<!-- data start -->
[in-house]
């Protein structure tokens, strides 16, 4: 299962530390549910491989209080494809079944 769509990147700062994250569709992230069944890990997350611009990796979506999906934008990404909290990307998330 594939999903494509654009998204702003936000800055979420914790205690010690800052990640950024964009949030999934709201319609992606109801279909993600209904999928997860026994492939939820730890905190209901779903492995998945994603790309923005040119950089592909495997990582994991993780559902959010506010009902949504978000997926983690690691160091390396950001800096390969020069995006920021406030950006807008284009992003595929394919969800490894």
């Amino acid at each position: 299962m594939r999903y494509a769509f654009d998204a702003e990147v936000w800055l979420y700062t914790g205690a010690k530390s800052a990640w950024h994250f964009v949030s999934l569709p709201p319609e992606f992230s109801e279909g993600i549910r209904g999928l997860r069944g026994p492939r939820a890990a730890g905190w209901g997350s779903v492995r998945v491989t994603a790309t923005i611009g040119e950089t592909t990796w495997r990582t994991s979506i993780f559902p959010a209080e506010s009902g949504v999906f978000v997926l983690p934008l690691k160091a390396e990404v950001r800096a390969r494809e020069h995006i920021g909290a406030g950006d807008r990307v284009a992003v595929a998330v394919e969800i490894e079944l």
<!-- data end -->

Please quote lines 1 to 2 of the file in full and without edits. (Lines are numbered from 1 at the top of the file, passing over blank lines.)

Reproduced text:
[in-house]
């Protein structure tokens, strides 16, 4: 299962530390549910491989209080494809079944 769509990147700062994250569709992230069944890990997350611009990796979506999906934008990404909290990307998330 594939999903494509654009998204702003936000800055979420914790205690010690800052990640950024964009949030999934709201319609992606109801279909993600209904999928997860026994492939939820730890905190209901779903492995998945994603790309923005040119950089592909495997990582994991993780559902959010506010009902949504978000997926983690690691160091390396950001800096390969020069995006920021406030950006807008284009992003595929394919969800490894």